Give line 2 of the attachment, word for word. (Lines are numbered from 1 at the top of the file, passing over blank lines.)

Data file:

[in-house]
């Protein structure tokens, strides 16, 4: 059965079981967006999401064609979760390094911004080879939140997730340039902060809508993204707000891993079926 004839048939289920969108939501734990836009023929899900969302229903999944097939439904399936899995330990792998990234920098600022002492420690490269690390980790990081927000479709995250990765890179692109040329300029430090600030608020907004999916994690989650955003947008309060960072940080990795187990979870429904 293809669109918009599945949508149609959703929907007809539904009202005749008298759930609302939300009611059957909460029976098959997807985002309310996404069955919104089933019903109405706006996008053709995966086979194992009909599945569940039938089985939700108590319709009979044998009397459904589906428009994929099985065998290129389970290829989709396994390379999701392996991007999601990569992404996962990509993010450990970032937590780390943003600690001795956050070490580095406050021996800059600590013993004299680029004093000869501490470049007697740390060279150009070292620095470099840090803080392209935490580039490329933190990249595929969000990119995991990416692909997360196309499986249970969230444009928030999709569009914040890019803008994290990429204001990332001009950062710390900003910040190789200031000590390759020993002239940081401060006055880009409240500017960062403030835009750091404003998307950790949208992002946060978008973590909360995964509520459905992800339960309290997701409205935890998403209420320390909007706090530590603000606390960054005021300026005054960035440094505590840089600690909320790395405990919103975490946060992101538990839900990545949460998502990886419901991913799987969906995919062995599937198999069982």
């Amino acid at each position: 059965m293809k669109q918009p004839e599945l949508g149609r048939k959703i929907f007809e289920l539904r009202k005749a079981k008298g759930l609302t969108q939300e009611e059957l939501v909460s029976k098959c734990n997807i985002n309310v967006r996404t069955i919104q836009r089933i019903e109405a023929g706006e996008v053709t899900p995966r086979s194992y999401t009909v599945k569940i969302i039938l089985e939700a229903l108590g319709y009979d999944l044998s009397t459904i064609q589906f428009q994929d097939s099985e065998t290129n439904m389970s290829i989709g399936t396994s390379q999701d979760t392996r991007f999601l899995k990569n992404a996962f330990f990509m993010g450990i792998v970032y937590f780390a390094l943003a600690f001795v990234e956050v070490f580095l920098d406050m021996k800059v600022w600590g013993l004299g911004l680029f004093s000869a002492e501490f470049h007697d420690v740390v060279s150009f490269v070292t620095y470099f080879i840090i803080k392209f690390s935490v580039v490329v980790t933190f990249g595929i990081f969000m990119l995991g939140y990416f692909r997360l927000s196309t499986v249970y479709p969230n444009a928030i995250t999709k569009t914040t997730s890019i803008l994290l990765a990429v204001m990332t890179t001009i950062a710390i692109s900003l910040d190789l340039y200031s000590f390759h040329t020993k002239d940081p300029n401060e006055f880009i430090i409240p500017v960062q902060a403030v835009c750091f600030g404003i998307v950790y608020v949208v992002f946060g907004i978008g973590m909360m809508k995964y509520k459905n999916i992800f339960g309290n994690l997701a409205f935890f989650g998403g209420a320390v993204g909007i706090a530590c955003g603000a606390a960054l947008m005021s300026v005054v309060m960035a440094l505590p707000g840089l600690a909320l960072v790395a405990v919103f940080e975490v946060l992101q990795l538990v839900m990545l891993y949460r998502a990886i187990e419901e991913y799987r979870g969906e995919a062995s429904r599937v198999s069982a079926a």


């Protein structure tokens, strides 16, 4: 059965079981967006999401064609979760390094911004080879939140997730340039902060809508993204707000891993079926 004839048939289920969108939501734990836009023929899900969302229903999944097939439904399936899995330990792998990234920098600022002492420690490269690390980790990081927000479709995250990765890179692109040329300029430090600030608020907004999916994690989650955003947008309060960072940080990795187990979870429904 293809669109918009599945949508149609959703929907007809539904009202005749008298759930609302939300009611059957909460029976098959997807985002309310996404069955919104089933019903109405706006996008053709995966086979194992009909599945569940039938089985939700108590319709009979044998009397459904589906428009994929099985065998290129389970290829989709396994390379999701392996991007999601990569992404996962990509993010450990970032937590780390943003600690001795956050070490580095406050021996800059600590013993004299680029004093000869501490470049007697740390060279150009070292620095470099840090803080392209935490580039490329933190990249595929969000990119995991990416692909997360196309499986249970969230444009928030999709569009914040890019803008994290990429204001990332001009950062710390900003910040190789200031000590390759020993002239940081401060006055880009409240500017960062403030835009750091404003998307950790949208992002946060978008973590909360995964509520459905992800339960309290997701409205935890998403209420320390909007706090530590603000606390960054005021300026005054960035440094505590840089600690909320790395405990919103975490946060992101538990839900990545949460998502990886419901991913799987969906995919062995599937198999069982």